Magic in Mythology

“[Stories] are symbiotic with us. They are the thing that we have used since the dawn of humanity to become more than just one person.“ 
– Neil Gaiman, How Stories Last

I had an interesting conversation last night with one of my clients about translation. He was reading The Poetic Edda—a collection of stories from Norse mythology—and was thinking about the version he was reading and what was lost in its translation from the original text. Having just listened to Neil Gaiman’s fantastic talk about how stories are alive and how the stories that endure outcompete similar stories by changing over time, what immediately came to my mind was how these Norse stories were already translations, passed along through generations of storytellers before they were ever written down. Over generations, the events of stories become distilled, losing less interesting details, and focusing in on what really matters to the audience. 

Without making too big of a leap, I think we can see Tarot in a similar way. What is it about this particular tool that connects so deeply with us? Why has the structure of the 78-card deck inspired practitioners for more than 500 years?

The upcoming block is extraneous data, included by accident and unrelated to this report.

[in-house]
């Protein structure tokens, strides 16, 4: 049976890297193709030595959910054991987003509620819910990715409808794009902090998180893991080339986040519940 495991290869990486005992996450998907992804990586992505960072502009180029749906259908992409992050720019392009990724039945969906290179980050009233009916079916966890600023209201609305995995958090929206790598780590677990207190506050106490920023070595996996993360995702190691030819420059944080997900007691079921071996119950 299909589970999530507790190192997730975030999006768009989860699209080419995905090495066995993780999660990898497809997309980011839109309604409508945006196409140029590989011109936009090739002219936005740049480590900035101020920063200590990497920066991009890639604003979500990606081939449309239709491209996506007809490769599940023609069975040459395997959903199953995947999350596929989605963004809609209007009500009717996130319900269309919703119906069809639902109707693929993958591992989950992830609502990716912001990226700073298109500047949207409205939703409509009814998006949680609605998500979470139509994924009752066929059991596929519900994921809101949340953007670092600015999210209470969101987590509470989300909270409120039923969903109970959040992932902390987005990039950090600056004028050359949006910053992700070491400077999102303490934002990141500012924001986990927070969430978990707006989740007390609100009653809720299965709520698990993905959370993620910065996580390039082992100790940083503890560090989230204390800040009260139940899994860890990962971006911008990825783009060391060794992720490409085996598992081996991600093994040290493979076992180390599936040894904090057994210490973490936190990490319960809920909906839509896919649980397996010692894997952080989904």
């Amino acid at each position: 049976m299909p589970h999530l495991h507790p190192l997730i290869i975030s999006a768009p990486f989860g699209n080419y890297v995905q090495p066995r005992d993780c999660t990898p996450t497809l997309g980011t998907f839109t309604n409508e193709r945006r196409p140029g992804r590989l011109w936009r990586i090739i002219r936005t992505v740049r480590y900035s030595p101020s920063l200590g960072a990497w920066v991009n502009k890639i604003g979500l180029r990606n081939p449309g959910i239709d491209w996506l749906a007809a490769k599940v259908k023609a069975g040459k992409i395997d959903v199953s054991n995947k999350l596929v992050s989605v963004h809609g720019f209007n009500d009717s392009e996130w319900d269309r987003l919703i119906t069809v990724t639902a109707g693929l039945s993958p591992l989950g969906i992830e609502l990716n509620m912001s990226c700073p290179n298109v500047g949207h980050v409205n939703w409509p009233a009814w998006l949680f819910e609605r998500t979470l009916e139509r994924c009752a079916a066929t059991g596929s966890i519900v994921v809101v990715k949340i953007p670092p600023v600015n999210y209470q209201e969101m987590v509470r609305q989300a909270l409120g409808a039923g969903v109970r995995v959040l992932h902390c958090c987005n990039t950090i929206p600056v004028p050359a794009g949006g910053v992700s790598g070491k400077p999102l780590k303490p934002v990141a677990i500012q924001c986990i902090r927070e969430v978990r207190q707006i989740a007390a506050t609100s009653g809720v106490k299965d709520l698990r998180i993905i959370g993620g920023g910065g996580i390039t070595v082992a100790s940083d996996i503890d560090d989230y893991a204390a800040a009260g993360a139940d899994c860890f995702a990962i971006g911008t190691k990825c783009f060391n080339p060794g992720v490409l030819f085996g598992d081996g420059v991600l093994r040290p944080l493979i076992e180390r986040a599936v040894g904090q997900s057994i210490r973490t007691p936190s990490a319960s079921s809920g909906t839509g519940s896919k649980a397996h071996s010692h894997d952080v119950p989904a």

There is something powerful in the places and characters and events that populate the cards. They offer us a unique way of looking at the world and a perspective that can give us strength when we need it. This magic has resonated with us for generations.

The link to Neil Gaiman’s talk on Soundcloud as well as an excellent overview of the talk can be found at Brainpickings:

I’ll conclude with another quote from his talk. It’s all too common for us to discount the impact that we have on the world. Sometimes we need a little perspective to see just how much we can (and do) influence the lives of those around us: 

“We [writers] decry too easily what we do, as being kind of trivial — the creation of stories as being a trivial thing. But the magic of escapist fiction … is that it can actually offer you a genuine escape from a bad place and, in the process of escaping, it can furnish you with armor, with knowledge, with weapons, with tools you can take back into your life to help make it better… It’s a real escape — and when you come back, you come back better-armed than when you left.”